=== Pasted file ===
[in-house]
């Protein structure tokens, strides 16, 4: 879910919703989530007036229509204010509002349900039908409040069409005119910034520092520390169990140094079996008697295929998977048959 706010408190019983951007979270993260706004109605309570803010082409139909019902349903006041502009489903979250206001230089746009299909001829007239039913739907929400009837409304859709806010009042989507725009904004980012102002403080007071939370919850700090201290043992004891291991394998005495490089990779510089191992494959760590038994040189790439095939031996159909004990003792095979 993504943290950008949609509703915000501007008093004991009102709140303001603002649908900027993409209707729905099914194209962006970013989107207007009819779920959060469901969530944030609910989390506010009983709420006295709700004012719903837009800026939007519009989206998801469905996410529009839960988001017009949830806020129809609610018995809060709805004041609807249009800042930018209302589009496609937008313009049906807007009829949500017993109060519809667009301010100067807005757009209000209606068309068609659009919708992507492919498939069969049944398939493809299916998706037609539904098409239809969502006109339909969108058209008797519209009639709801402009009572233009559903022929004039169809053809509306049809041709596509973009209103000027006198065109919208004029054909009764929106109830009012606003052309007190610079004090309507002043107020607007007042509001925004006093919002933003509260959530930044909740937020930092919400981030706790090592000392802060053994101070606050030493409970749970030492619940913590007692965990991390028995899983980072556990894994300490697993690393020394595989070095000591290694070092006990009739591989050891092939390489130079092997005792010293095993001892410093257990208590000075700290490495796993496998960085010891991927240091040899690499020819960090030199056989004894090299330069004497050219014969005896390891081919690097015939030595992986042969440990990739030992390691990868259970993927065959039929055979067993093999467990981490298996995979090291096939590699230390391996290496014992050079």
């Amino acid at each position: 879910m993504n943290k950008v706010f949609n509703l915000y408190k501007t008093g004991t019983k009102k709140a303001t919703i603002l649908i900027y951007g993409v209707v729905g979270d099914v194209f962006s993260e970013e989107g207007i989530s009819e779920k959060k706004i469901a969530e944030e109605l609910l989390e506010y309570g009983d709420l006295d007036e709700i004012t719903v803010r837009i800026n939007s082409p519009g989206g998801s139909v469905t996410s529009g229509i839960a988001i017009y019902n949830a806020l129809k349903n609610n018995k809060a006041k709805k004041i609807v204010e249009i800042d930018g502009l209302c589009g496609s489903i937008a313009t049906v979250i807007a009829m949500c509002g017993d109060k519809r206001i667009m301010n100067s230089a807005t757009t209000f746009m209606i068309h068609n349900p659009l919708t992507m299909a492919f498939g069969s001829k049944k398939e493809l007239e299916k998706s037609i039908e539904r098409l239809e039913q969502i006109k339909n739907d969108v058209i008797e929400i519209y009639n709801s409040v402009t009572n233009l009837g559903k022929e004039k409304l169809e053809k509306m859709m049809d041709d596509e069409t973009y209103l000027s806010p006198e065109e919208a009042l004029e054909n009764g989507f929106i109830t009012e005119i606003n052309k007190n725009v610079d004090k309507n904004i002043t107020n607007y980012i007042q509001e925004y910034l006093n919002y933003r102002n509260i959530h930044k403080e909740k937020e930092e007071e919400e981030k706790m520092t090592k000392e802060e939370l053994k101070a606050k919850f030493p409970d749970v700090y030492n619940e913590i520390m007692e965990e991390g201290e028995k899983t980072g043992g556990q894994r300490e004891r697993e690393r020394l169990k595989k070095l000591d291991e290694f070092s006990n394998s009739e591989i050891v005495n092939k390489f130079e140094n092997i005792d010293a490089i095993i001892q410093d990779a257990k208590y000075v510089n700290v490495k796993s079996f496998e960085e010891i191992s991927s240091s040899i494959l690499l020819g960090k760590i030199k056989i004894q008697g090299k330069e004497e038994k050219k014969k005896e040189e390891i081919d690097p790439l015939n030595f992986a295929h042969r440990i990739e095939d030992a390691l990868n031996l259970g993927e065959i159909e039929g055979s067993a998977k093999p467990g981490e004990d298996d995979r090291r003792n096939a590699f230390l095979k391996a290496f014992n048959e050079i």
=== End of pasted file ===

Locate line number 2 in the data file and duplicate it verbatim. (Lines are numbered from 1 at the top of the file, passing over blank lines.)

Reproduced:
């Protein structure tokens, strides 16, 4: 879910919703989530007036229509204010509002349900039908409040069409005119910034520092520390169990140094079996008697295929998977048959 706010408190019983951007979270993260706004109605309570803010082409139909019902349903006041502009489903979250206001230089746009299909001829007239039913739907929400009837409304859709806010009042989507725009904004980012102002403080007071939370919850700090201290043992004891291991394998005495490089990779510089191992494959760590038994040189790439095939031996159909004990003792095979 993504943290950008949609509703915000501007008093004991009102709140303001603002649908900027993409209707729905099914194209962006970013989107207007009819779920959060469901969530944030609910989390506010009983709420006295709700004012719903837009800026939007519009989206998801469905996410529009839960988001017009949830806020129809609610018995809060709805004041609807249009800042930018209302589009496609937008313009049906807007009829949500017993109060519809667009301010100067807005757009209000209606068309068609659009919708992507492919498939069969049944398939493809299916998706037609539904098409239809969502006109339909969108058209008797519209009639709801402009009572233009559903022929004039169809053809509306049809041709596509973009209103000027006198065109919208004029054909009764929106109830009012606003052309007190610079004090309507002043107020607007007042509001925004006093919002933003509260959530930044909740937020930092919400981030706790090592000392802060053994101070606050030493409970749970030492619940913590007692965990991390028995899983980072556990894994300490697993690393020394595989070095000591290694070092006990009739591989050891092939390489130079092997005792010293095993001892410093257990208590000075700290490495796993496998960085010891991927240091040899690499020819960090030199056989004894090299330069004497050219014969005896390891081919690097015939030595992986042969440990990739030992390691990868259970993927065959039929055979067993093999467990981490298996995979090291096939590699230390391996290496014992050079």